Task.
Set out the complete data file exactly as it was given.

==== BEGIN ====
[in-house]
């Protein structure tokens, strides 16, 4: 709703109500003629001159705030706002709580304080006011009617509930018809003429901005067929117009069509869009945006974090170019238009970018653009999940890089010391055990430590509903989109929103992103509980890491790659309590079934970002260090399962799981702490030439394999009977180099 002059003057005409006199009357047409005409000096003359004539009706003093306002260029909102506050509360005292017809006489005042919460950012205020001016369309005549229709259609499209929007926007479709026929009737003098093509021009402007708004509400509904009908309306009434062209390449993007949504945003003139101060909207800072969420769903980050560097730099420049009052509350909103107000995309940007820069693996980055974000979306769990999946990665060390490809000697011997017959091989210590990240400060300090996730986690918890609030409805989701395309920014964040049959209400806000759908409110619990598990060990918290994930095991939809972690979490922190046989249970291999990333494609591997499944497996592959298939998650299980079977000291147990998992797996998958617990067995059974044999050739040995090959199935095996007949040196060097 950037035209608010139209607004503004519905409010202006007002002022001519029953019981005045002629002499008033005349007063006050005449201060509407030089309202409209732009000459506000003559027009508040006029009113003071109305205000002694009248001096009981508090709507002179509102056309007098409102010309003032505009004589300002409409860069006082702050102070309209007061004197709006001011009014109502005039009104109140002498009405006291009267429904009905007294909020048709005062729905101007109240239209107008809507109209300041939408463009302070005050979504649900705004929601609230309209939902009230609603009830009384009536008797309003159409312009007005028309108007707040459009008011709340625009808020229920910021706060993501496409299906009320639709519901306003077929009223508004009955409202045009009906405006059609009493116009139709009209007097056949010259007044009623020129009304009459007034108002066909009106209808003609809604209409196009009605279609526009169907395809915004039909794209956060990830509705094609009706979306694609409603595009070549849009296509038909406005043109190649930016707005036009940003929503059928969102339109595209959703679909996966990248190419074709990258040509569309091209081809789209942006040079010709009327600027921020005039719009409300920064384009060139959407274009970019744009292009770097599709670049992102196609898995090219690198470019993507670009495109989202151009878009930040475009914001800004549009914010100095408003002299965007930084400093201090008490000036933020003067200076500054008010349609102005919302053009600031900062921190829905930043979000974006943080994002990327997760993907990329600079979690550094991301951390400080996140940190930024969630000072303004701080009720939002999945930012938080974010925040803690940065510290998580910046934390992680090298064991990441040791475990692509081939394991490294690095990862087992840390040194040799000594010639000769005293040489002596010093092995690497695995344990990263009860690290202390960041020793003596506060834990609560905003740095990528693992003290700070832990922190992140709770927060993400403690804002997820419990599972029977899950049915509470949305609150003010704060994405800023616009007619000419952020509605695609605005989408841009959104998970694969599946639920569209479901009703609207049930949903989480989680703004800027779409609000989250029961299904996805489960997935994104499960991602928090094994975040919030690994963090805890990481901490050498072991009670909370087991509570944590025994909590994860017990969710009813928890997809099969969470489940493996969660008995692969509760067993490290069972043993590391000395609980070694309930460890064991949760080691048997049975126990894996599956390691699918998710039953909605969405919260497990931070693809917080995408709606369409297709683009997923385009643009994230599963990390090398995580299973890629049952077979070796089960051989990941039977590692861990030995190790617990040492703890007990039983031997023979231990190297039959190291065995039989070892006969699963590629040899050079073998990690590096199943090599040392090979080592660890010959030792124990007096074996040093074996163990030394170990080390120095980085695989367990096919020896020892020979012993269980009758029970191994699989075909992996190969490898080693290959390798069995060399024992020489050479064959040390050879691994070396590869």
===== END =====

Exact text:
[in-house]
């Protein structure tokens, strides 16, 4: 709703109500003629001159705030706002709580304080006011009617509930018809003429901005067929117009069509869009945006974090170019238009970018653009999940890089010391055990430590509903989109929103992103509980890491790659309590079934970002260090399962799981702490030439394999009977180099 002059003057005409006199009357047409005409000096003359004539009706003093306002260029909102506050509360005292017809006489005042919460950012205020001016369309005549229709259609499209929007926007479709026929009737003098093509021009402007708004509400509904009908309306009434062209390449993007949504945003003139101060909207800072969420769903980050560097730099420049009052509350909103107000995309940007820069693996980055974000979306769990999946990665060390490809000697011997017959091989210590990240400060300090996730986690918890609030409805989701395309920014964040049959209400806000759908409110619990598990060990918290994930095991939809972690979490922190046989249970291999990333494609591997499944497996592959298939998650299980079977000291147990998992797996998958617990067995059974044999050739040995090959199935095996007949040196060097 950037035209608010139209607004503004519905409010202006007002002022001519029953019981005045002629002499008033005349007063006050005449201060509407030089309202409209732009000459506000003559027009508040006029009113003071109305205000002694009248001096009981508090709507002179509102056309007098409102010309003032505009004589300002409409860069006082702050102070309209007061004197709006001011009014109502005039009104109140002498009405006291009267429904009905007294909020048709005062729905101007109240239209107008809507109209300041939408463009302070005050979504649900705004929601609230309209939902009230609603009830009384009536008797309003159409312009007005028309108007707040459009008011709340625009808020229920910021706060993501496409299906009320639709519901306003077929009223508004009955409202045009009906405006059609009493116009139709009209007097056949010259007044009623020129009304009459007034108002066909009106209808003609809604209409196009009605279609526009169907395809915004039909794209956060990830509705094609009706979306694609409603595009070549849009296509038909406005043109190649930016707005036009940003929503059928969102339109595209959703679909996966990248190419074709990258040509569309091209081809789209942006040079010709009327600027921020005039719009409300920064384009060139959407274009970019744009292009770097599709670049992102196609898995090219690198470019993507670009495109989202151009878009930040475009914001800004549009914010100095408003002299965007930084400093201090008490000036933020003067200076500054008010349609102005919302053009600031900062921190829905930043979000974006943080994002990327997760993907990329600079979690550094991301951390400080996140940190930024969630000072303004701080009720939002999945930012938080974010925040803690940065510290998580910046934390992680090298064991990441040791475990692509081939394991490294690095990862087992840390040194040799000594010639000769005293040489002596010093092995690497695995344990990263009860690290202390960041020793003596506060834990609560905003740095990528693992003290700070832990922190992140709770927060993400403690804002997820419990599972029977899950049915509470949305609150003010704060994405800023616009007619000419952020509605695609605005989408841009959104998970694969599946639920569209479901009703609207049930949903989480989680703004800027779409609000989250029961299904996805489960997935994104499960991602928090094994975040919030690994963090805890990481901490050498072991009670909370087991509570944590025994909590994860017990969710009813928890997809099969969470489940493996969660008995692969509760067993490290069972043993590391000395609980070694309930460890064991949760080691048997049975126990894996599956390691699918998710039953909605969405919260497990931070693809917080995408709606369409297709683009997923385009643009994230599963990390090398995580299973890629049952077979070796089960051989990941039977590692861990030995190790617990040492703890007990039983031997023979231990190297039959190291065995039989070892006969699963590629040899050079073998990690590096199943090599040392090979080592660890010959030792124990007096074996040093074996163990030394170990080390120095980085695989367990096919020896020892020979012993269980009758029970191994699989075909992996190969490898080693290959390798069995060399024992020489050479064959040390050879691994070396590869």